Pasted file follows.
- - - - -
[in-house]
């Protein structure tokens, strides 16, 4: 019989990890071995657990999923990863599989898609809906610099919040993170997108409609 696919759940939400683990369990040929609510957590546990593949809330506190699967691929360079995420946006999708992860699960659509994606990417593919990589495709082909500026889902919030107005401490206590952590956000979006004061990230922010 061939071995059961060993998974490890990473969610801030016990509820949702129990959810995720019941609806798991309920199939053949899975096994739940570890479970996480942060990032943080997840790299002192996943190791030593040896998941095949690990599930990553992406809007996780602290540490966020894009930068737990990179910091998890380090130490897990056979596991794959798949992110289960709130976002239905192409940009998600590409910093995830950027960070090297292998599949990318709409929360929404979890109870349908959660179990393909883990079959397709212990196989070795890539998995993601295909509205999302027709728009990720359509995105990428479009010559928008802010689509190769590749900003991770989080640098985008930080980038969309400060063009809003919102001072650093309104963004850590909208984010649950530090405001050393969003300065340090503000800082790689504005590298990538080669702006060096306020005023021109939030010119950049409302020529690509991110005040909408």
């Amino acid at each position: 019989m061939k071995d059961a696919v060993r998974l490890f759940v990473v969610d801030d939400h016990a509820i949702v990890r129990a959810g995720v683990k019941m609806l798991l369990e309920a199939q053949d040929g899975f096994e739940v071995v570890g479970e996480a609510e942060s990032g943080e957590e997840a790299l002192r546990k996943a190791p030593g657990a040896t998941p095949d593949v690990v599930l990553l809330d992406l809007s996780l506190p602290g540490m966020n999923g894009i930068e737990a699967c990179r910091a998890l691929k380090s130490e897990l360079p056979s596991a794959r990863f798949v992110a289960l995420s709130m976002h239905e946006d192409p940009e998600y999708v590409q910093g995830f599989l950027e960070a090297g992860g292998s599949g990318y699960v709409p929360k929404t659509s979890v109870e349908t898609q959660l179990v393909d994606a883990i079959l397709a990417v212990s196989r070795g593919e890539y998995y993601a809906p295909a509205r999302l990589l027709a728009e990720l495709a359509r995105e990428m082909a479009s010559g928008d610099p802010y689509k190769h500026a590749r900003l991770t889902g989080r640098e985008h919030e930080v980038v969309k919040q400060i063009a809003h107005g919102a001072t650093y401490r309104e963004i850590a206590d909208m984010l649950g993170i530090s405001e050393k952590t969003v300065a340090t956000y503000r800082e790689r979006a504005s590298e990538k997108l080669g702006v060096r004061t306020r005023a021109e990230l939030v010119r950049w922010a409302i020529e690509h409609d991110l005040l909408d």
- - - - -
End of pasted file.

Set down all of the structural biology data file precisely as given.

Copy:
[in-house]
């Protein structure tokens, strides 16, 4: 019989990890071995657990999923990863599989898609809906610099919040993170997108409609 696919759940939400683990369990040929609510957590546990593949809330506190699967691929360079995420946006999708992860699960659509994606990417593919990589495709082909500026889902919030107005401490206590952590956000979006004061990230922010 061939071995059961060993998974490890990473969610801030016990509820949702129990959810995720019941609806798991309920199939053949899975096994739940570890479970996480942060990032943080997840790299002192996943190791030593040896998941095949690990599930990553992406809007996780602290540490966020894009930068737990990179910091998890380090130490897990056979596991794959798949992110289960709130976002239905192409940009998600590409910093995830950027960070090297292998599949990318709409929360929404979890109870349908959660179990393909883990079959397709212990196989070795890539998995993601295909509205999302027709728009990720359509995105990428479009010559928008802010689509190769590749900003991770989080640098985008930080980038969309400060063009809003919102001072650093309104963004850590909208984010649950530090405001050393969003300065340090503000800082790689504005590298990538080669702006060096306020005023021109939030010119950049409302020529690509991110005040909408």
């Amino acid at each position: 019989m061939k071995d059961a696919v060993r998974l490890f759940v990473v969610d801030d939400h016990a509820i949702v990890r129990a959810g995720v683990k019941m609806l798991l369990e309920a199939q053949d040929g899975f096994e739940v071995v570890g479970e996480a609510e942060s990032g943080e957590e997840a790299l002192r546990k996943a190791p030593g657990a040896t998941p095949d593949v690990v599930l990553l809330d992406l809007s996780l506190p602290g540490m966020n999923g894009i930068e737990a699967c990179r910091a998890l691929k380090s130490e897990l360079p056979s596991a794959r990863f798949v992110a289960l995420s709130m976002h239905e946006d192409p940009e998600y999708v590409q910093g995830f599989l950027e960070a090297g992860g292998s599949g990318y699960v709409p929360k929404t659509s979890v109870e349908t898609q959660l179990v393909d994606a883990i079959l397709a990417v212990s196989r070795g593919e890539y998995y993601a809906p295909a509205r999302l990589l027709a728009e990720l495709a359509r995105e990428m082909a479009s010559g928008d610099p802010y689509k190769h500026a590749r900003l991770t889902g989080r640098e985008h919030e930080v980038v969309k919040q400060i063009a809003h107005g919102a001072t650093y401490r309104e963004i850590a206590d909208m984010l649950g993170i530090s405001e050393k952590t969003v300065a340090t956000y503000r800082e790689r979006a504005s590298e990538k997108l080669g702006v060096r004061t306020r005023a021109e990230l939030v010119r950049w922010a409302i020529e690509h409609d991110l005040l909408d």